However, allegations of sexual abuse began to surface in the 1990s – at the same time as they did in the Catholic Church. UN police and soldiers in Kosovo were even accused of running brothels with women and girls trafficked from Eastern Europe.
In the late 90s in Mozambique, Cambodia, East Timor and Liberia, troops were accused of sexual exploitation of children, pornography, and sexual assaults. During the UN mission in Cambodia in 1992/93, the number of prostitutes is said to have risen from 6,000 to 25,000, including more child prostitutes. The top UN official at the time shrugged it off. “Boys will be boys,” he said.
A 2001 report by the UNHCR and Save the Children-UK detailed grisly stories of the abuse and prostitution of young girls by peacekeepers and UN agencies in Guinea, Liberia and Sierra Leone. “The position of power, wealth and status enjoyed by peacekeeping personnel gives them the ability to do as they wish,” it said.
Worse stories emerged in 2004 in the Democratic Republic of Congo. The media reported that many girls and women in battle zones of the DRC were trading sex for food and other essentials from the Blue Helmets.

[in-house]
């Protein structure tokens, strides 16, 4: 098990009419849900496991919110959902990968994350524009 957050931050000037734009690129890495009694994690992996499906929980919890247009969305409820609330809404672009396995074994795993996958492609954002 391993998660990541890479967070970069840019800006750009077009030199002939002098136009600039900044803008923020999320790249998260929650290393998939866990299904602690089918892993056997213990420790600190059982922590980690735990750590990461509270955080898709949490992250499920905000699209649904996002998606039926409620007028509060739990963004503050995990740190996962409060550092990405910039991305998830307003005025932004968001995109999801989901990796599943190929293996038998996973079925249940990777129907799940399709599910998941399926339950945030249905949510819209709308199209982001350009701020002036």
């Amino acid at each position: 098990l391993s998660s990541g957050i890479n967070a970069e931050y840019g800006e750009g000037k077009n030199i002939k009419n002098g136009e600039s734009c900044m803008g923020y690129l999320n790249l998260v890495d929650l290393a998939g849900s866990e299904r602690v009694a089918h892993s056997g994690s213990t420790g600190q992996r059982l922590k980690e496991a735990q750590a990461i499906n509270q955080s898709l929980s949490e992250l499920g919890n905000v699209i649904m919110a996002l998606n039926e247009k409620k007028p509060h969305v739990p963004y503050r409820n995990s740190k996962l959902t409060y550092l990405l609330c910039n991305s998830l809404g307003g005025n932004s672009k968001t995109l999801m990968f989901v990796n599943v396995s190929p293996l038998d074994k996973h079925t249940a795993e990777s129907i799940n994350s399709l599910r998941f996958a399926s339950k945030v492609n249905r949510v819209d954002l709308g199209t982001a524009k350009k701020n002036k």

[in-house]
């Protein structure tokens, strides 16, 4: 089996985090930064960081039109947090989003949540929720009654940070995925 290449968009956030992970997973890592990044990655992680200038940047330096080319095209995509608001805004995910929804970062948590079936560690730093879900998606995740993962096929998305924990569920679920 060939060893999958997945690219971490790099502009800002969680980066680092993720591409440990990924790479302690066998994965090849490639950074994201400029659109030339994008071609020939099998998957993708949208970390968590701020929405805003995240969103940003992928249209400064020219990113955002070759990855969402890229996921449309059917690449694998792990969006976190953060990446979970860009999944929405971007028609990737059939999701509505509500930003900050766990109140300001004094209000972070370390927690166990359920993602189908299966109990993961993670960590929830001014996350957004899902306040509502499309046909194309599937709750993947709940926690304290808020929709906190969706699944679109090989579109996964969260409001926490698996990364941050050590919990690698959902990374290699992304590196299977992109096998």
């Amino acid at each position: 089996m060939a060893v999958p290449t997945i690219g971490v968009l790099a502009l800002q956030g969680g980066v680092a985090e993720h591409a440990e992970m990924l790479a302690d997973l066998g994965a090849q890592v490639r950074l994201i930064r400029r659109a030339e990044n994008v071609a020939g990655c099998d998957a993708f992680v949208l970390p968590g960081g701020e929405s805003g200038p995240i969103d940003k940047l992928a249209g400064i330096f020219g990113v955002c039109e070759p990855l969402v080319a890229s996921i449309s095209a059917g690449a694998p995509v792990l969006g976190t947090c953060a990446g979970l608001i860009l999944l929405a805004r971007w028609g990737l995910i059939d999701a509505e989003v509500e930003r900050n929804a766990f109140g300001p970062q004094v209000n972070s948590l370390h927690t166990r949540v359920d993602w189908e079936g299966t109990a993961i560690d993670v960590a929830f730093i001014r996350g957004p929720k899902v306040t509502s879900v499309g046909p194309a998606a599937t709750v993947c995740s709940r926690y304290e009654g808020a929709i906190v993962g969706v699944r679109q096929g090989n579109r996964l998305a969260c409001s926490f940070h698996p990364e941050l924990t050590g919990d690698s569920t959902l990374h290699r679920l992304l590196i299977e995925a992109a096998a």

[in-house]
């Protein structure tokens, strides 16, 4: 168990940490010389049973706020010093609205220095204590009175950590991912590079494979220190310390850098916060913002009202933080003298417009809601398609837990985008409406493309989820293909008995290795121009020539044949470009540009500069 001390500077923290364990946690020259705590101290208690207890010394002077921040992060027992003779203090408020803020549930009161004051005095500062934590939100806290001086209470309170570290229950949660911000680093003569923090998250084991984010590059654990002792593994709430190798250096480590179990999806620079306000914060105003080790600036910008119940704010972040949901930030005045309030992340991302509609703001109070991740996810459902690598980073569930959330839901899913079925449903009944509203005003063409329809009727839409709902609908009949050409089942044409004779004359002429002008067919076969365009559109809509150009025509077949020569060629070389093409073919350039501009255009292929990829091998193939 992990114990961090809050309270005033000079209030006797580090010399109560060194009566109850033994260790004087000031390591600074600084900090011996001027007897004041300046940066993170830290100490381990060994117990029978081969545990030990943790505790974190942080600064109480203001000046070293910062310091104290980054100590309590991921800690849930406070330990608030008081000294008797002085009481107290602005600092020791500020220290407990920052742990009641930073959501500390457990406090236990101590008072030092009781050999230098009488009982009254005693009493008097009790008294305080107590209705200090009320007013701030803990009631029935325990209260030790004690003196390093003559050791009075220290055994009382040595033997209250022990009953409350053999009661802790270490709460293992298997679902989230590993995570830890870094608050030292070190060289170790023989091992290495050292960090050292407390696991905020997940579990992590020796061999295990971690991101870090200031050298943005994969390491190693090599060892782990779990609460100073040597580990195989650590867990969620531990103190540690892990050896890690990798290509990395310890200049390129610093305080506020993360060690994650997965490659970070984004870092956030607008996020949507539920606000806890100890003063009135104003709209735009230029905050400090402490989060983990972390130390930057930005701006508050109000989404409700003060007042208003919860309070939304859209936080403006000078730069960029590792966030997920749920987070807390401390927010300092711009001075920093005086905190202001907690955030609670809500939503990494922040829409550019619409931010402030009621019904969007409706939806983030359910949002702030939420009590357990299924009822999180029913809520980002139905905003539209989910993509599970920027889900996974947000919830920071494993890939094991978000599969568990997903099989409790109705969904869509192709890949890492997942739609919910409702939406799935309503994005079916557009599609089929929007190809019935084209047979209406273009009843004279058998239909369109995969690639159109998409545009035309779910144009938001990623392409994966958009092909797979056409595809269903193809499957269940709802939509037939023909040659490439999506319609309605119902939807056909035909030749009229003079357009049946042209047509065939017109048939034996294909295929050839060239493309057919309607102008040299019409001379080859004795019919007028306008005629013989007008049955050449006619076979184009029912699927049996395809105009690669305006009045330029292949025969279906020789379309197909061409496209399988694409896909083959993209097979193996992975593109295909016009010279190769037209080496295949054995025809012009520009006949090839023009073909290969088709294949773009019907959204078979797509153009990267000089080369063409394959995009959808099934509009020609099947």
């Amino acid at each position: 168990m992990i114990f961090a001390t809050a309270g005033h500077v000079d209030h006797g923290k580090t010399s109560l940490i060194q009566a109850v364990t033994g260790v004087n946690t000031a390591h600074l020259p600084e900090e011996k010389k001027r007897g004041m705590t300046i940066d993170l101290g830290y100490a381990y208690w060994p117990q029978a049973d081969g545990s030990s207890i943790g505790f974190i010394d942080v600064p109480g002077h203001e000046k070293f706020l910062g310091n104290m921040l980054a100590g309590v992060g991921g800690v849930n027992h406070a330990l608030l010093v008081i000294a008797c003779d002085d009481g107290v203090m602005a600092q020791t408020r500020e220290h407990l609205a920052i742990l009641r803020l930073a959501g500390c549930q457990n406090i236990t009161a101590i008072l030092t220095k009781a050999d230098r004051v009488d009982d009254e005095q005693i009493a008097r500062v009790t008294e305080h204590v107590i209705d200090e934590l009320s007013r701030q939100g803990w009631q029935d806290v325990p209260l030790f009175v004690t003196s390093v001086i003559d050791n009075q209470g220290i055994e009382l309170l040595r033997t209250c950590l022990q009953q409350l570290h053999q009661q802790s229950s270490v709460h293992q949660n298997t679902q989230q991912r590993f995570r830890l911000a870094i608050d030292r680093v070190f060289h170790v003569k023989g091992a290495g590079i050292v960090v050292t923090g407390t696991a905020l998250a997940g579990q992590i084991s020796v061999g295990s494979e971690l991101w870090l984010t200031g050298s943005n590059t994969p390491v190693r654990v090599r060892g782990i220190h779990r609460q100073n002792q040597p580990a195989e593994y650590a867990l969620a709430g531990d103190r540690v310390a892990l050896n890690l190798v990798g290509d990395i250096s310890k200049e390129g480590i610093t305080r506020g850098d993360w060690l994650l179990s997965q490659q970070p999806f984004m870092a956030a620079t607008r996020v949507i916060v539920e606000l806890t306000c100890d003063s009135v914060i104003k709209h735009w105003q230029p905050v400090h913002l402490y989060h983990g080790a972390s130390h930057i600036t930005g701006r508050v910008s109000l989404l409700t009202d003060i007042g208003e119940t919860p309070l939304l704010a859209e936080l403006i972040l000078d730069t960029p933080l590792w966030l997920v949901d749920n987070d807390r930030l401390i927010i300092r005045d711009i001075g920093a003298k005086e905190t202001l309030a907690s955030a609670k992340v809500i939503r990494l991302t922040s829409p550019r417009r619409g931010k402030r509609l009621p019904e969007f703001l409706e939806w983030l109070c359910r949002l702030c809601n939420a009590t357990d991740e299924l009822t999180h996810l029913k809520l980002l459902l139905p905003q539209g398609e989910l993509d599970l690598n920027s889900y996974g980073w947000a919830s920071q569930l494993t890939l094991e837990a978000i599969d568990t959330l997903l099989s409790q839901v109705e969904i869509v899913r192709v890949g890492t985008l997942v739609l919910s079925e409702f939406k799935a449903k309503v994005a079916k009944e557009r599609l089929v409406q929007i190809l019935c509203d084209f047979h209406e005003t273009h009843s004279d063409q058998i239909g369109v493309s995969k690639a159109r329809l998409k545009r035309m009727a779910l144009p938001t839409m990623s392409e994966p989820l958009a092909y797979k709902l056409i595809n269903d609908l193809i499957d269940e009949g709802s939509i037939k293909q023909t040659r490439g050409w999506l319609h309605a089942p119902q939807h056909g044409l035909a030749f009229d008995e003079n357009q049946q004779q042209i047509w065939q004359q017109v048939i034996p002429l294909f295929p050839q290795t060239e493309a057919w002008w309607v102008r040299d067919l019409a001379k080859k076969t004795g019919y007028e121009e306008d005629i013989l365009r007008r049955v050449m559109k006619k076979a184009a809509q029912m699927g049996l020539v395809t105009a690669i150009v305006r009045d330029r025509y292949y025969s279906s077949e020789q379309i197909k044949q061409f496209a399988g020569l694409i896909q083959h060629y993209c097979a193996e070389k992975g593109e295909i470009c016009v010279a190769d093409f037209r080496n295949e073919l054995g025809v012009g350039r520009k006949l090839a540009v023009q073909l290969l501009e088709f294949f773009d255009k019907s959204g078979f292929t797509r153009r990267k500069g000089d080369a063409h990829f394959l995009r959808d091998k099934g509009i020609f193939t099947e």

Meanwhile, back in New York, outrage
Then-Secretary-General Kofi Annan was appalled by this violation of the UN’s zero-tolerance policy on sexual abuse. He commissioned a report by Prince Zeid Ra’ad Zeid Al-Hussein, Jordan’s UN representative and a former peacekeeper. The Zeid Report was scathing. It documented pervasive abuse and exploitation of women and girls, especially trading sex for money, food, or jobs. Girls were given gifts after being raped so that the soldiers could claim that they were prostitutes. “Peacekeeper babies,” were left without families to care for them. Prince Zeid made a number of sound recommendations.
But a year later, little had happened. The New York Times fulminated that “almost a year after shocking disclosures about such crimes in Congo, far too little has been done to end the culture of impunity, exploitation and sexual chauvinism that permits them to go on.” Even Prince Zeid admitted in a confidential report, “the situation appears to be one of ‘zero-compliance with zero tolerance’ throughout the mission.”
A year after this, in 2006, a UN official lamented, “We are applying a standard of morality that is very, very high but we cannot expect that soldiers when they go abroad are going to behave themselves as we think they should.” Soon afterwards, Kofi Annan, who was about to retire, said that “My message of zero-tolerance has still not got through to all those who need to hear it -– from managers and commanders on the ground, to all our other personnel.”